Liverpool gets better links to the high speed network, with new infrastructure between HS2 and Warrington and an upgrade to a moribund freight line from there to a junction with the Crewe – Liverpool route across the river from Runcorn. However, the promised journey time to Manchester is little better than now. The report quotes current journey times to Piccadilly, but with a footnote acknowledging that there are faster services to Manchester Victoria. 

The IRP rejects the idea of a through underground station at Manchester, opting instead for a surface level terminal station at Piccadilly. This is defended on cost grounds, with references to European terminal stations, but will impose a small journey time penalty for Liverpool – Leeds or Birmingham – Leeds journeys. 

In the West Midlands, there are warm words about the “Midlands Hub” proposal to develop a new link to Birmingham Moor Street, enabling frequency increases on some routes and relieving capacity at the black hole of Birmingham New Street. Moor Street is adjacent to the Curzon Street HS2 station, improving connectivity with HS2 – the walk between New Street and Curzon Street is inconvenient, and rather grim.

The real flashpoints are West Yorkshire and the North East. Leeds has been promised faster journey times following an upgrade of the East Coast Main Line (ECML), with 140 mph operation and removal of various bottlenecks with grade separation, but still 32 minutes slower than previously promised with HS2. Furthermore, the ECML upgrade is caveated as “subject to business case”. Assuming this work does go ahead, the notorious flat crossing at Newark would be a good place to start; this would improve day-to-day performance and free up major train planning constraints on the Nottingham – Lincoln route. Interestingly, the current Kings Cross – Leeds service is two trains an hour, both making three or four intermediate stops. This could be quickly rejigged to give an hourly fast train, only calling at Wakefield, giving a headline journey time of around two hours. Leeds has also been offered a major consolation prize, in the form of a commitment of £200m for the start of the West Yorkshire Mass Transit network.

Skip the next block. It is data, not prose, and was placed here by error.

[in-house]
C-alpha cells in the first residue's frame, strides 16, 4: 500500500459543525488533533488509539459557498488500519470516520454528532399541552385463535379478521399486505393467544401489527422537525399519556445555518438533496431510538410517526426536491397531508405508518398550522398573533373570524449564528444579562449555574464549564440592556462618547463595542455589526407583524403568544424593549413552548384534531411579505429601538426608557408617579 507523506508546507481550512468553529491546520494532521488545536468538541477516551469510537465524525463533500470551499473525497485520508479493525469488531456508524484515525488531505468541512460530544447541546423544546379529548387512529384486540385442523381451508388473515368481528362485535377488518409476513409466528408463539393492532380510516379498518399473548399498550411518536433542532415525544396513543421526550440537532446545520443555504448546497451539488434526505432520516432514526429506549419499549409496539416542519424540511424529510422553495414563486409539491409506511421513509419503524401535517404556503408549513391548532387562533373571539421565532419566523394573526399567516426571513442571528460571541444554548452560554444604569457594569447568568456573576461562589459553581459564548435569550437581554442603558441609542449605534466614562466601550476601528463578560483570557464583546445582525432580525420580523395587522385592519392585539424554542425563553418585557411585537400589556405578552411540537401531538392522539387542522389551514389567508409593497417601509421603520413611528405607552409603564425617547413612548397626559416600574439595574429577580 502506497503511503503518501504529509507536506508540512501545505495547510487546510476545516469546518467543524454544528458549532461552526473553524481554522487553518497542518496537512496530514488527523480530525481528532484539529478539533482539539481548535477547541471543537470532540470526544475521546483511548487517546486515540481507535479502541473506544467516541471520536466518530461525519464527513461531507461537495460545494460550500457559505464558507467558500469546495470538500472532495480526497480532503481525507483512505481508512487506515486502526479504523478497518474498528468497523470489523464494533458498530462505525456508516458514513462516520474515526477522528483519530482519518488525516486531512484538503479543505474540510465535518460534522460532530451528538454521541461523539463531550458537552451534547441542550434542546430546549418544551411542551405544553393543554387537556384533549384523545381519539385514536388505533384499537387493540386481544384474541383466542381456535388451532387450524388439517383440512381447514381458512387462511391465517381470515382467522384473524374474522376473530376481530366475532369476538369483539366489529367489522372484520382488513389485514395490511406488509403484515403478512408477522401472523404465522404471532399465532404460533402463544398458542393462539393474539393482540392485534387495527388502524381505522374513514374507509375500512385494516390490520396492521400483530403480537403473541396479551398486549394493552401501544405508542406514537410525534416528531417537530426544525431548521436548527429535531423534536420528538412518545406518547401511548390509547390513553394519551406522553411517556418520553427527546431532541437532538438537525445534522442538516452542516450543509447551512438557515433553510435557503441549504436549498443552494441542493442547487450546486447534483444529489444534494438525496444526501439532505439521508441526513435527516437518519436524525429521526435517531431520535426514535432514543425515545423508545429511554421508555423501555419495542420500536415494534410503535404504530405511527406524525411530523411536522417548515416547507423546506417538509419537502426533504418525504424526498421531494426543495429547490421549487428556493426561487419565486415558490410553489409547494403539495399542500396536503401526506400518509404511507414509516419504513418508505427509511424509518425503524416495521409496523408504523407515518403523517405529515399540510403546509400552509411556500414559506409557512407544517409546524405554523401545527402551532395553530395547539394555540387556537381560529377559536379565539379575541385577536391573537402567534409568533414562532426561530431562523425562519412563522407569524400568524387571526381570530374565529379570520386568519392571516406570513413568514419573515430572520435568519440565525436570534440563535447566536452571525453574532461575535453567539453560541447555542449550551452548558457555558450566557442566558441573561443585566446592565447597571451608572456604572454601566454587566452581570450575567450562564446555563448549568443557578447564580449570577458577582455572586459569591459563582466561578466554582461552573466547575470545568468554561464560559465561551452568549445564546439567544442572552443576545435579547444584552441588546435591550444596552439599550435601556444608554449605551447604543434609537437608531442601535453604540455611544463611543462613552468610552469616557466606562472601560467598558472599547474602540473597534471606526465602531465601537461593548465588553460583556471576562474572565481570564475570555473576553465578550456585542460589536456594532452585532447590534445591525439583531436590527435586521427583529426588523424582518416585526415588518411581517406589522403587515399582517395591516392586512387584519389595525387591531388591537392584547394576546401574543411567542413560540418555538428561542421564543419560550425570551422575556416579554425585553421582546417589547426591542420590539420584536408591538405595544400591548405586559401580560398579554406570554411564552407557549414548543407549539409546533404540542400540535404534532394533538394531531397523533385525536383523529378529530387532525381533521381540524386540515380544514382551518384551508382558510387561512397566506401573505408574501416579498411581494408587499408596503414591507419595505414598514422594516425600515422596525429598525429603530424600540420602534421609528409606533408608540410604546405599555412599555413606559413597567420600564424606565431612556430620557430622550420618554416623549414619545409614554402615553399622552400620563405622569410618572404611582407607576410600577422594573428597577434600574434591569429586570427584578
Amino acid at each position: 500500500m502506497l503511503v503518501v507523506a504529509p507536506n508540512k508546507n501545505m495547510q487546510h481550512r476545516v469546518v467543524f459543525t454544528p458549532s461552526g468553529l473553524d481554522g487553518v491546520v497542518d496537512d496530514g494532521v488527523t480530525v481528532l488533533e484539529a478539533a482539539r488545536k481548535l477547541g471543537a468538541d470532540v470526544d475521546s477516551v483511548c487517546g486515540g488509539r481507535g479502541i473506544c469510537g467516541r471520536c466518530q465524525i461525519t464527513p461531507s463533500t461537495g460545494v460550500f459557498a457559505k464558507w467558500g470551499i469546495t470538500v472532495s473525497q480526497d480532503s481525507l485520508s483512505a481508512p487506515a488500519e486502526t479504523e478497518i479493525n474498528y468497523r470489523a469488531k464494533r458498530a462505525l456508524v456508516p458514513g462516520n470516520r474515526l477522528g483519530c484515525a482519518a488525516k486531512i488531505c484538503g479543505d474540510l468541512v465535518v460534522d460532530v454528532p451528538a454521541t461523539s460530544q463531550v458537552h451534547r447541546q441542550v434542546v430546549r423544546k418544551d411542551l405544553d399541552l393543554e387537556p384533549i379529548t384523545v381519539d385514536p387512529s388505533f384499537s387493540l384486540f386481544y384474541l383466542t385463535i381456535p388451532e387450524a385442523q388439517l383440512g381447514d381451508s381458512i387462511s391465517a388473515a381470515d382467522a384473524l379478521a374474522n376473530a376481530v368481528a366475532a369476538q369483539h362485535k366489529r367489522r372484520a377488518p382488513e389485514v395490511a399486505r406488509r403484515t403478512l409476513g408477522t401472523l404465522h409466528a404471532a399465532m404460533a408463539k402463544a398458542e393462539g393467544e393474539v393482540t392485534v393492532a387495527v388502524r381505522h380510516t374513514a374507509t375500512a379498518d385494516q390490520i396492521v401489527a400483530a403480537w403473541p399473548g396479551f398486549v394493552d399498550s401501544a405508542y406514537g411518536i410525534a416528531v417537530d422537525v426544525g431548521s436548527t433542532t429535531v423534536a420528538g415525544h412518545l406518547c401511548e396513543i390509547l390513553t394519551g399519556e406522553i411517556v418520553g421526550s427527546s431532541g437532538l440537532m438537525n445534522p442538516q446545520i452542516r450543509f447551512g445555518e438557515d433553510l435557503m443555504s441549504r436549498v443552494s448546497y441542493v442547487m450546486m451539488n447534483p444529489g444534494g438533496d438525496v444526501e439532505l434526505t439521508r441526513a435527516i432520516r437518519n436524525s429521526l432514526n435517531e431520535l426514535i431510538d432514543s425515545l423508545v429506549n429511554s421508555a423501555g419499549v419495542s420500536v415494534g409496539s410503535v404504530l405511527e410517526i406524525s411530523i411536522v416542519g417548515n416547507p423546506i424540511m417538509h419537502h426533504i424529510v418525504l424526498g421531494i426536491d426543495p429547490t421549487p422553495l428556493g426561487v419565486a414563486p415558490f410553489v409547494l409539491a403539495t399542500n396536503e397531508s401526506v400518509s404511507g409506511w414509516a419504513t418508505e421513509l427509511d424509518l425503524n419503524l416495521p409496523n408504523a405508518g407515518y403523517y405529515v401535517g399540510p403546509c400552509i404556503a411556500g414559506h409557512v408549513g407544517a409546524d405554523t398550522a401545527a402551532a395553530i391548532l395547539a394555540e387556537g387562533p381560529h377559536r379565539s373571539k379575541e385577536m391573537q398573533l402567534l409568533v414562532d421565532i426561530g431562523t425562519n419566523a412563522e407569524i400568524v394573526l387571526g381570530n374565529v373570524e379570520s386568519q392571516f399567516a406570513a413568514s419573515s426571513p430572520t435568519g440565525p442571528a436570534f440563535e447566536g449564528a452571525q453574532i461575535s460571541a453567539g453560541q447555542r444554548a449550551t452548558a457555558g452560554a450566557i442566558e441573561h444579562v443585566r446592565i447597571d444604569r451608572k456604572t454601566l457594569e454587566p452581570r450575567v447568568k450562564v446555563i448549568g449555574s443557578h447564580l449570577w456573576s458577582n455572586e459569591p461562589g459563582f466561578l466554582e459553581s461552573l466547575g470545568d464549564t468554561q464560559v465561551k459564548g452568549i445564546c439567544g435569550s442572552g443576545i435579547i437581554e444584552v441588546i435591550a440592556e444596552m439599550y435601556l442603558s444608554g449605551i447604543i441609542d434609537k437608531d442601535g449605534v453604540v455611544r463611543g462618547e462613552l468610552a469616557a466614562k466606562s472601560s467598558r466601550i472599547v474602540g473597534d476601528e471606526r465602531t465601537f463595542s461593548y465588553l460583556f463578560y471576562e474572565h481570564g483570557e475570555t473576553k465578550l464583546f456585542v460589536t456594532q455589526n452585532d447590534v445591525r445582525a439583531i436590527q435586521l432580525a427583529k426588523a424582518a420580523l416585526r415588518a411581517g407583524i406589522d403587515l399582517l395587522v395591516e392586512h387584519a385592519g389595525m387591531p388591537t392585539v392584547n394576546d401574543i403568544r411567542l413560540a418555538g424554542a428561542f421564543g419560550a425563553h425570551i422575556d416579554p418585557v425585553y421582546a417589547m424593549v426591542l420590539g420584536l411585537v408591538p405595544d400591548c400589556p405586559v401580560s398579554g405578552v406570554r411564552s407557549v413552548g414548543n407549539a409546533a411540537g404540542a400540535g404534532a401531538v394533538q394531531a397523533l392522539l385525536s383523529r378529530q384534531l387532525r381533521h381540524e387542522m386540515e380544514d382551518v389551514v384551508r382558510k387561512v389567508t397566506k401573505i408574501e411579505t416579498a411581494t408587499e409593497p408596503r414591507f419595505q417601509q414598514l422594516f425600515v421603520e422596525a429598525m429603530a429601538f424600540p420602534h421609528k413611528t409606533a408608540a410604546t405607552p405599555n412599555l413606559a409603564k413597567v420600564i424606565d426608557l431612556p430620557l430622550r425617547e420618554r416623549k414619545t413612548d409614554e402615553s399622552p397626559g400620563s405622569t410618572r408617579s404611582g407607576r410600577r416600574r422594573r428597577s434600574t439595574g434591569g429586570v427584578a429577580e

The biggest loser has been Bradford, which had ambitions for a new hub station, linking its two terminal stations, and, more critically, a stop on the anticipated Leeds – Manchester high speed line. The only crumb for Bradford is electrification of the Bradford Interchange – Leeds route, with an optimistic sounding 12 minute journey time. Surprisingly, there is no commitment to electrification of the Bradford – Halifax – Manchester section.

Further North, York and Newcastle are promised acceleration of London journey times following the proposed East Coast main Line upgrade, bringing journey times close to those anticipated with HS2. Concerns here will be around the deliverability of the ECML upgrade – it’s improbable that there will be a second Welwyn Viaduct, and closure of Welwyn North, which would immediately increase capacity and improve performance on this critical two track section, is highly unlikely, especially while the local MP is Secretary of State! 

Stepping back from the howls of betrayal, the IRP represents an unprecedented package of improvements, although there will be many challenges in delivering individual elements of this, and we can expect continued push back from the Treasury.


Photo credit: Paul Bigland